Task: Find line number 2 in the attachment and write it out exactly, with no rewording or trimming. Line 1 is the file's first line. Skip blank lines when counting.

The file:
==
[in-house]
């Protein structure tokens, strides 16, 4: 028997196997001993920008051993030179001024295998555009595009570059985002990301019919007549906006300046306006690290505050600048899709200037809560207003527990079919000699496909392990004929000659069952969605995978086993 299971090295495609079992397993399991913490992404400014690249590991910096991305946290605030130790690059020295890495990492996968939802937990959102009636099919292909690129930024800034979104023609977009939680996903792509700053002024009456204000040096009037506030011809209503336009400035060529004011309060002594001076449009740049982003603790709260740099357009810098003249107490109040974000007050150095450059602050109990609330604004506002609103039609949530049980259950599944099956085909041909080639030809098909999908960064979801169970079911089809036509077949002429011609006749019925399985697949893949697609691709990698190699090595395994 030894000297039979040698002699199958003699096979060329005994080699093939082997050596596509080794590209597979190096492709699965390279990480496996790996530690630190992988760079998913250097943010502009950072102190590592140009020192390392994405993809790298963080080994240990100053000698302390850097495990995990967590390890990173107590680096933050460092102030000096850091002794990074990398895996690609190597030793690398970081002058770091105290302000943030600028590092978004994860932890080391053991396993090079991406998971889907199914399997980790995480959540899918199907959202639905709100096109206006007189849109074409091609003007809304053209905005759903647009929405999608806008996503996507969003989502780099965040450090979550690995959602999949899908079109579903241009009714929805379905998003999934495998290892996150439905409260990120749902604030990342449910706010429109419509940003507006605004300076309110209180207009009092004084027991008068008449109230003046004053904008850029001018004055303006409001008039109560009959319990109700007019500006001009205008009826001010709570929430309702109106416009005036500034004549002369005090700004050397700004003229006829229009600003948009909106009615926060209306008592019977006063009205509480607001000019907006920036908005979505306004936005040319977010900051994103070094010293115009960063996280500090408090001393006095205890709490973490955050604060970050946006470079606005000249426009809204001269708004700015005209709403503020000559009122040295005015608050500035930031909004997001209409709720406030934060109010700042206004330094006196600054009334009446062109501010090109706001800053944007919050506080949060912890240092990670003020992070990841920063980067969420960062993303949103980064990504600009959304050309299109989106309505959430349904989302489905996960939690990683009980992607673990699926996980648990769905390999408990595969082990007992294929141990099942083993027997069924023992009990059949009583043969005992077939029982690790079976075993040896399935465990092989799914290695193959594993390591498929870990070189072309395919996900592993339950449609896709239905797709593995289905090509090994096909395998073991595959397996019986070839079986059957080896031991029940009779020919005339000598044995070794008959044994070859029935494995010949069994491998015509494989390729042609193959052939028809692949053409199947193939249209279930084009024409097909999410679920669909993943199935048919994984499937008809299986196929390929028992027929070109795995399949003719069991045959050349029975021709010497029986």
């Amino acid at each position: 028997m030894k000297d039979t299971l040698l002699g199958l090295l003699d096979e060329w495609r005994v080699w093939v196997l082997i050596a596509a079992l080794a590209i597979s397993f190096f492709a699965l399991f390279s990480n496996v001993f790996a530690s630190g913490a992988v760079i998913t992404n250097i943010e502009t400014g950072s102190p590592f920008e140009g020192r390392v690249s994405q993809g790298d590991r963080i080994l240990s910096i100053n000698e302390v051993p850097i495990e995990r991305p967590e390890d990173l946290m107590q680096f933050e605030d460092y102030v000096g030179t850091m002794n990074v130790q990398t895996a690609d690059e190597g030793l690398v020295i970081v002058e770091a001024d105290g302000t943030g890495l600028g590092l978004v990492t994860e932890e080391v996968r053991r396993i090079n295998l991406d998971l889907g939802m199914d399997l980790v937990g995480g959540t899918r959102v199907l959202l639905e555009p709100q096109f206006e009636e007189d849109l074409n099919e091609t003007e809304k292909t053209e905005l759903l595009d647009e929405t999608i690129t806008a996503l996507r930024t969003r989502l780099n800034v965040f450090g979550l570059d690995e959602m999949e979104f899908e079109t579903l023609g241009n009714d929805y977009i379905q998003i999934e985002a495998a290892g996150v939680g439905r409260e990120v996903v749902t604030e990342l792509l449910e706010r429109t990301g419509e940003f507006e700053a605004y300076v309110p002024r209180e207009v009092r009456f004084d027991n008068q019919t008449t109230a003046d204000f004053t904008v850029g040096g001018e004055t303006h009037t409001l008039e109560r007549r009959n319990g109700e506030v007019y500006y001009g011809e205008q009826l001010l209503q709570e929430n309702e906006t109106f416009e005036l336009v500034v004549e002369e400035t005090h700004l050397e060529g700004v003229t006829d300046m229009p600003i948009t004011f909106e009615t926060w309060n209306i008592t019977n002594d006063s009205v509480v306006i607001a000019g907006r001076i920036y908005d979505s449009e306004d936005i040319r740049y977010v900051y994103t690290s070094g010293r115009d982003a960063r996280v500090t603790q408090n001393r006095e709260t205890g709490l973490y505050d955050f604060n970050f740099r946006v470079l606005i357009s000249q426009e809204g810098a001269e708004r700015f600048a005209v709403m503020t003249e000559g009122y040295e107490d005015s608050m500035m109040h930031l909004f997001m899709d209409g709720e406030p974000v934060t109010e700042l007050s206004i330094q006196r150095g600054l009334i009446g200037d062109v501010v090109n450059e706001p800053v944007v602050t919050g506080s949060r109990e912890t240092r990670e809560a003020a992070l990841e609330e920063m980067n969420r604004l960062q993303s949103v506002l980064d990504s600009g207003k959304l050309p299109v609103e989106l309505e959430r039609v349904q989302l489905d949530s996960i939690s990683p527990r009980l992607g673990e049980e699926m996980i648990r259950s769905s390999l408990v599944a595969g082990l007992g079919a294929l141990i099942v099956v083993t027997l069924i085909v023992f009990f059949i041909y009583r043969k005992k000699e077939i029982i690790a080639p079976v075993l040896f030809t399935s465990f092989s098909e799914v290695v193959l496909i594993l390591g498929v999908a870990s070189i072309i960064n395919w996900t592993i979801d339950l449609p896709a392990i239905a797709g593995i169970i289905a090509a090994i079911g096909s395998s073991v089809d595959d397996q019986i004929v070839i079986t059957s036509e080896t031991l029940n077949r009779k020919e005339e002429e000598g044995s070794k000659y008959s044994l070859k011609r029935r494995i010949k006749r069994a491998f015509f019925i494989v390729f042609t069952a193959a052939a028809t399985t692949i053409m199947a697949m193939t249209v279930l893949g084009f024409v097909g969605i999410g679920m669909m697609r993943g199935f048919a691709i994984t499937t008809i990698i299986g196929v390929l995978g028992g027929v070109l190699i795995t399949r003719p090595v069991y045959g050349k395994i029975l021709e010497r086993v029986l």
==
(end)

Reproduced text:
């Protein structure tokens, strides 16, 4: 028997196997001993920008051993030179001024295998555009595009570059985002990301019919007549906006300046306006690290505050600048899709200037809560207003527990079919000699496909392990004929000659069952969605995978086993 299971090295495609079992397993399991913490992404400014690249590991910096991305946290605030130790690059020295890495990492996968939802937990959102009636099919292909690129930024800034979104023609977009939680996903792509700053002024009456204000040096009037506030011809209503336009400035060529004011309060002594001076449009740049982003603790709260740099357009810098003249107490109040974000007050150095450059602050109990609330604004506002609103039609949530049980259950599944099956085909041909080639030809098909999908960064979801169970079911089809036509077949002429011609006749019925399985697949893949697609691709990698190699090595395994 030894000297039979040698002699199958003699096979060329005994080699093939082997050596596509080794590209597979190096492709699965390279990480496996790996530690630190992988760079998913250097943010502009950072102190590592140009020192390392994405993809790298963080080994240990100053000698302390850097495990995990967590390890990173107590680096933050460092102030000096850091002794990074990398895996690609190597030793690398970081002058770091105290302000943030600028590092978004994860932890080391053991396993090079991406998971889907199914399997980790995480959540899918199907959202639905709100096109206006007189849109074409091609003007809304053209905005759903647009929405999608806008996503996507969003989502780099965040450090979550690995959602999949899908079109579903241009009714929805379905998003999934495998290892996150439905409260990120749902604030990342449910706010429109419509940003507006605004300076309110209180207009009092004084027991008068008449109230003046004053904008850029001018004055303006409001008039109560009959319990109700007019500006001009205008009826001010709570929430309702109106416009005036500034004549002369005090700004050397700004003229006829229009600003948009909106009615926060209306008592019977006063009205509480607001000019907006920036908005979505306004936005040319977010900051994103070094010293115009960063996280500090408090001393006095205890709490973490955050604060970050946006470079606005000249426009809204001269708004700015005209709403503020000559009122040295005015608050500035930031909004997001209409709720406030934060109010700042206004330094006196600054009334009446062109501010090109706001800053944007919050506080949060912890240092990670003020992070990841920063980067969420960062993303949103980064990504600009959304050309299109989106309505959430349904989302489905996960939690990683009980992607673990699926996980648990769905390999408990595969082990007992294929141990099942083993027997069924023992009990059949009583043969005992077939029982690790079976075993040896399935465990092989799914290695193959594993390591498929870990070189072309395919996900592993339950449609896709239905797709593995289905090509090994096909395998073991595959397996019986070839079986059957080896031991029940009779020919005339000598044995070794008959044994070859029935494995010949069994491998015509494989390729042609193959052939028809692949053409199947193939249209279930084009024409097909999410679920669909993943199935048919994984499937008809299986196929390929028992027929070109795995399949003719069991045959050349029975021709010497029986």